Format

Send to

Choose Destination
Psychosomatics. 2015 May-Jun;56(3):274-85. doi: 10.1016/j.psym.2014.08.003. Epub 2014 Aug 20.

The importance of unresolved fatigue in depression: costs and comorbidities.

Author information

1
Eli Lilly and Company, Indianapolis, IN. Electronic address: rlrobinson@lilly.com.
2
HealthCore, Inc., Wilmington, DE.
3
Eli Lilly and Company, Indianapolis, IN; Department of Psychological Sciences, Purdue University, West Lafayette, IN.
4
Eli Lilly and Company, Indianapolis, IN.

Abstract

OBJECTIVE:

To assess the cost outcomes of patients with a history of depression and clinically significant fatigue.

METHODS:

Adults with ≥ 2 claims with depression diagnosis codes identified from the HealthCore Integrated Research Database were invited to participate in this study linking survey data with retrospective claims data (12-mo presurvey and postsurvey periods). Patient surveys included measures for depression (Quick Inventory of Depressive Symptomatology), fatigue (Fatigue Associated with Depression Questionnaire), anxiety (7-item Generalized Anxiety Disorder scale), sleep difficulty (Athens Insomnia Scale), and pain (Brief Pain Inventory). After adjusting for demographic and clinical characteristics using propensity scores, postsurvey costs were compared between patients with and without fatigue using nonparametric bootstrapping methods.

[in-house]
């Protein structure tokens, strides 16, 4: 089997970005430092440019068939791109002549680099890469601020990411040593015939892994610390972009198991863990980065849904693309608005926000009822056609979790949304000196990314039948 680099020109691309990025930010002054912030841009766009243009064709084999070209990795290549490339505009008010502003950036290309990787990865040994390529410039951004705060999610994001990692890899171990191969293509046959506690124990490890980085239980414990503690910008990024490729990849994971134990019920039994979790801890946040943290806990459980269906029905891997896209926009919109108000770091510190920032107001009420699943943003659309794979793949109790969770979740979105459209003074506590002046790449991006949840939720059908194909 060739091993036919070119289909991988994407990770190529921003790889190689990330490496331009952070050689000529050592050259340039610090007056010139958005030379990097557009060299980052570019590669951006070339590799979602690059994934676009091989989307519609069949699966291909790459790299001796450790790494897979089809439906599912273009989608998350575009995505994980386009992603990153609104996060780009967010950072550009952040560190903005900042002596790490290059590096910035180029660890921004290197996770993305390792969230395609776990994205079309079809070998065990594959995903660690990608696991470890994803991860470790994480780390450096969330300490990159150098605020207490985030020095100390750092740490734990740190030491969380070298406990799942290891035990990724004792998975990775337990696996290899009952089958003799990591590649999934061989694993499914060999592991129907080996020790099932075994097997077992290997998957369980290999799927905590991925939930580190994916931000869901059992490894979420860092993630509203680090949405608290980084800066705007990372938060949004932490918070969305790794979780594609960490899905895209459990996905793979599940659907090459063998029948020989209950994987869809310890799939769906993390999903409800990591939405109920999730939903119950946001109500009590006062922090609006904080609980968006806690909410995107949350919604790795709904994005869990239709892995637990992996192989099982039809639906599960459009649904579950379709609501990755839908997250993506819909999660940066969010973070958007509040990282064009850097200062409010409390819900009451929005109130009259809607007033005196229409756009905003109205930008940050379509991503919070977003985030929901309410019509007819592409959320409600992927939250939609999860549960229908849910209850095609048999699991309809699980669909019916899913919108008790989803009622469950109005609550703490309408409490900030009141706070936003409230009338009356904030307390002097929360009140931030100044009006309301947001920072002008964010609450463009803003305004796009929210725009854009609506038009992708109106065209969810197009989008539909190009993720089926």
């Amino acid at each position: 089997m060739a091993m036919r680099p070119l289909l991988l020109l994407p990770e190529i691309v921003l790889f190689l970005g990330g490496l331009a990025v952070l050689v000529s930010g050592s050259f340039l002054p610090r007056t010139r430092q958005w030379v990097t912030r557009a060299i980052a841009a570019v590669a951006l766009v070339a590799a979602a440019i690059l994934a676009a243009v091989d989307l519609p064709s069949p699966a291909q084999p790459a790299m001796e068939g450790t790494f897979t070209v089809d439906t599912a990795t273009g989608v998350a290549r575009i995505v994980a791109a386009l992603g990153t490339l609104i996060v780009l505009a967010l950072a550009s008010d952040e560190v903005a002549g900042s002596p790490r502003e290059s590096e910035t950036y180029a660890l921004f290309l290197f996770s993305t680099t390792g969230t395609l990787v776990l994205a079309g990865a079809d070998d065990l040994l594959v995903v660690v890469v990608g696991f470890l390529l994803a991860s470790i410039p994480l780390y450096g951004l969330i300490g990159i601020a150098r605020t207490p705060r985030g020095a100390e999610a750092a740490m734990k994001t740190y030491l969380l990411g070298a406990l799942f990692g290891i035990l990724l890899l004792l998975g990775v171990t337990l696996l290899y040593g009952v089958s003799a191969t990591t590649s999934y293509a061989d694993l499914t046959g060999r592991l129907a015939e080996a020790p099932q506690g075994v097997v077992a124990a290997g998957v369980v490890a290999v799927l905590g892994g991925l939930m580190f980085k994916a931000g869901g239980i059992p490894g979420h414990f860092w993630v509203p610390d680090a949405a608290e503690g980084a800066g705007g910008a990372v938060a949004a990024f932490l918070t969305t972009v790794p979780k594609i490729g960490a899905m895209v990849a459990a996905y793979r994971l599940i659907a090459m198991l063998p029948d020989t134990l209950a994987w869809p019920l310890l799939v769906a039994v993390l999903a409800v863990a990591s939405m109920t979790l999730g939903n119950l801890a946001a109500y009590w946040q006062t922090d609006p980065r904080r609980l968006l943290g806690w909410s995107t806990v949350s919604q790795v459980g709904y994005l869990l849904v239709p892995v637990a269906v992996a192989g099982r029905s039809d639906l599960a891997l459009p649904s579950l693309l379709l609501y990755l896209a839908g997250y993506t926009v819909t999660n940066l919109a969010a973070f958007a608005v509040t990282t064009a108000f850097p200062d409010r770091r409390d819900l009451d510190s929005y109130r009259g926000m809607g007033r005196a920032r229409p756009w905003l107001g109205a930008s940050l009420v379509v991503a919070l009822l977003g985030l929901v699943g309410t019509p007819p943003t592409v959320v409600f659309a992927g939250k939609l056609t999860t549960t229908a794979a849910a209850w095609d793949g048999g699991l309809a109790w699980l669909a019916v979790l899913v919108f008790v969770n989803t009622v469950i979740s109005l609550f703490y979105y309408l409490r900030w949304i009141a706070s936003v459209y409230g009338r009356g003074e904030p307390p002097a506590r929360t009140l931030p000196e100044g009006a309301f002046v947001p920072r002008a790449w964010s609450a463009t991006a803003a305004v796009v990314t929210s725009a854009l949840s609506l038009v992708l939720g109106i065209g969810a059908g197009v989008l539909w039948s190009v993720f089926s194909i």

RESULTS:

Of the 1982 patients who had completed the survey and had complete claims data, 653 patients had significant levels of fatigue. Patients with fatigue reported significantly higher scores, indicating greater severity, on measures of depression, pain, sleep difficulty, and anxiety (all p < 0.05). These patients also had higher levels of overall medication use and were more likely to have lower measures of socioeconomic status than patients without significant levels of fatigue (all p < 0.05). Mean annual total costs were greater for patients with fatigue than those without fatigue ($14,462 vs $9971, respectively, p < 0.001). These cost differences remained statistically significant after adjusting for clinical and demographic differences.

CONCLUSIONS:

Clinically significant fatigue appears to add to the economic burden of depression. This reinforces the need for aggressive treatment of all symptoms and further examination of the variability of this relationship as patients approach remission.

PMID:
25596022
DOI:
10.1016/j.psym.2014.08.003
[Indexed for MEDLINE]
Free full text

Supplemental Content

Full text links

Icon for Elsevier Science
Loading ...
Support Center